Pelvic Floor Exercises
Pelvic floor exercises, also called Kegel exercises or pelvic floor muscle (PFM) training, are often used in the treatment of stress incontinence. These exercises are designed to strengthen and tighten pelvic floor muscles.
The pelvic floor muscles can become weakened due to pregnancy and childbirth or due to aging and being overweight. When the pelvic floor muscles weaken the pelvic organs descend and bulge into your vagina — a condition known as pelvic organ prolapse. The effects of pelvic organ prolapse range from uncomfortable pelvic pressure to leakage of urine. Kegel exercises can help delay or even prevent pelvic organ prolapse and the related symptoms.
- When PFM training is initially successful, there is a 66% chance that the favourable results will persist for at least 10 years.
- Bladder prolapse
- Vaginal laxity
- Radical prostatectomy in elderly patients with prostate cancer. 
Use the Correct Muscles:
- The goal is to squeeze the muscles around your vagina and anus. These are the muscles you use to prevent gas from passing, stop the flow of urine and the muscles that contract during orgasm.
Contract the Correct Muscles:
- Think about trying to pull the muscles up and in (if your pelvic floor is weak, you will only faintly feel this contraction). You'll know you're doing these exercises correctly if you feel the muscles tightening but don't have movement in your abs or buttocks. Isolate your pelvic floor so if somebody looked at you while you were doing the exercise, they wouldn't think you were moving at all.
- Don't . . .
- hold your breath (you should be able to talk easily at the same time)
- tighten your abdomen, thigh or buttock muscles
- squeeze your legs together
Types of Contractions: The type of contraction that you use will determine the effect that you experience.
- Slow contractions help to increase the strength of your pelvic floor. They help your muscles to hold back the urine.
- Lift your pelvic floor muscles to a count of ten.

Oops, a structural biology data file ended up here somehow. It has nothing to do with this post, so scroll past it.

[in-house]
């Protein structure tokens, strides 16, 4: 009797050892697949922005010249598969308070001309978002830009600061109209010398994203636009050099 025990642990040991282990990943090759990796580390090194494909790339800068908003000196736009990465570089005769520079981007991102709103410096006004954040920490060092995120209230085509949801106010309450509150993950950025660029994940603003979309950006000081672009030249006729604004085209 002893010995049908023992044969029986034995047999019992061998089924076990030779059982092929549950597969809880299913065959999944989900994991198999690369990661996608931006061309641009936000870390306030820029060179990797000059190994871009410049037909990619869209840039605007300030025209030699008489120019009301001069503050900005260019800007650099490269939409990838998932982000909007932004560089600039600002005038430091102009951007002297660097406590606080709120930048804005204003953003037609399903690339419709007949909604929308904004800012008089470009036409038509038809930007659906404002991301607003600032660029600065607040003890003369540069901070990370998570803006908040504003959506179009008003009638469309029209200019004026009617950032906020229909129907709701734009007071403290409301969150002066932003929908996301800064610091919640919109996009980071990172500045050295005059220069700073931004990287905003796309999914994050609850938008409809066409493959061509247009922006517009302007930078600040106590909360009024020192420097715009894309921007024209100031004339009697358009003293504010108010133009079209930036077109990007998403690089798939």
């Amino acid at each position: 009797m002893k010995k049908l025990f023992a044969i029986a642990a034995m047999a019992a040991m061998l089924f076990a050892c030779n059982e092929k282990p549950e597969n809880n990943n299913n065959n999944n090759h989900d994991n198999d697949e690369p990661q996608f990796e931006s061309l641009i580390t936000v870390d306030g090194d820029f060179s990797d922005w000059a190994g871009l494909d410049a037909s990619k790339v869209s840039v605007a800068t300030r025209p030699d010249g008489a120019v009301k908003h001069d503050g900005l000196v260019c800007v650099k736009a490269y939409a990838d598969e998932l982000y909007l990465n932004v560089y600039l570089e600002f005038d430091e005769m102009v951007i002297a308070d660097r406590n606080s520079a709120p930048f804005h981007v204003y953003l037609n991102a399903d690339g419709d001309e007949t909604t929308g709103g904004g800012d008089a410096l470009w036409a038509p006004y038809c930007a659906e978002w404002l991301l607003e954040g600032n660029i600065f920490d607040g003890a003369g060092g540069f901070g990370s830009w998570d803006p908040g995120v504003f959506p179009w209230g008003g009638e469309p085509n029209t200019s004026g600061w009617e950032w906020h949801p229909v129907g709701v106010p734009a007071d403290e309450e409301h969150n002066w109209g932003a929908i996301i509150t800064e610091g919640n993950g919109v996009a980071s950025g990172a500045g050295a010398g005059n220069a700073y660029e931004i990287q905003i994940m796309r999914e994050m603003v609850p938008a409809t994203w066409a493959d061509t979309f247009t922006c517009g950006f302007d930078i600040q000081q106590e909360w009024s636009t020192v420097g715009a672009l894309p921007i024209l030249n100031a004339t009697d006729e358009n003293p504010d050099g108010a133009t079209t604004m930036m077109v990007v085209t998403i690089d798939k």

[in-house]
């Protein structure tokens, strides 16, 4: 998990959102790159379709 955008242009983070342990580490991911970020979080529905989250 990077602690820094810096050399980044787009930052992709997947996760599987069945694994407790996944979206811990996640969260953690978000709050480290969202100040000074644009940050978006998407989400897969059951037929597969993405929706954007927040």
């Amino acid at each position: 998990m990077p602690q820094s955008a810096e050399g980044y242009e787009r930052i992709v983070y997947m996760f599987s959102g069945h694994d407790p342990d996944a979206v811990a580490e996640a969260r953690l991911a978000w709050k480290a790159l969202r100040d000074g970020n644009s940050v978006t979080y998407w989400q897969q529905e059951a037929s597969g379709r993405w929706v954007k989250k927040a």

- Hold the muscles tight for 10 seconds. You may find at first that you can only hold the contraction for one or two seconds, so concentrate on lifting your muscles and holding the contraction for as long as you can. Gradually increase the time until you reach 10 seconds.
- Relax your muscles and rest for 10 seconds.
- Repeat the contractions up to 10 times.
- Fast contractions help your pelvic floor to cope with pressure, for example when you sneeze, cough or laugh. This works the muscles that quickly shut off the flow of urine.
- Lift your pelvic floor muscles quickly.
- Hold the contraction for one second.
- Relax the muscles and rest for one second.
- Repeat the contractions 10 times.
Frequency of Exercises
- Try to do one set of slow contractions and one set of fast contractions six times a day when treating stress incontinence.
- Doing a fast contraction just before you cough, sneeze or laugh can prove very beneficial. Doing a fast contraction just before you get out of a chair can also be beneficial as the movement of getting up puts pressure on your bladder and pelvic floor.
- To strengthen the pelvic floor muscles in the absence of symptoms, do slow contractions 10 times, 3 times per day, three times per week.
To know if you are doing them correctly
- Put a couple of fingers into your vagina. You should feel a gentle squeeze when doing the exercise.
- Put your hands on your abdomen and buttocks to make sure you can’t feel your belly, thighs, or buttocks moving.
- You may initially practice Kegels by stopping the flow of urine while going to the bathroom, but it is not advised to do this frequently as stopping the flow of urine can cause backflow which may cause a urinary tract infection and can disrupt your pelvic muscle coordination.
- Cammu H, Van Nylen M, Amy JJ (Apr 2000) A 10-year follow-up after Kegel pelvic floor muscle exercises for genuine stress incontinence. BJU Int;85(6):655-8.
- Park SW, Kim TN, Nam JK, Ha HK, Shin DG, Lee W, Kim MS, Chung MK (Aug 2012) Recovery of overall exercise ability, quality of life, and continence after 12-week combined exercise intervention in elderly patients who underwent radical prostatectomy: a randomized controlled study. Urology;80(2):299-306.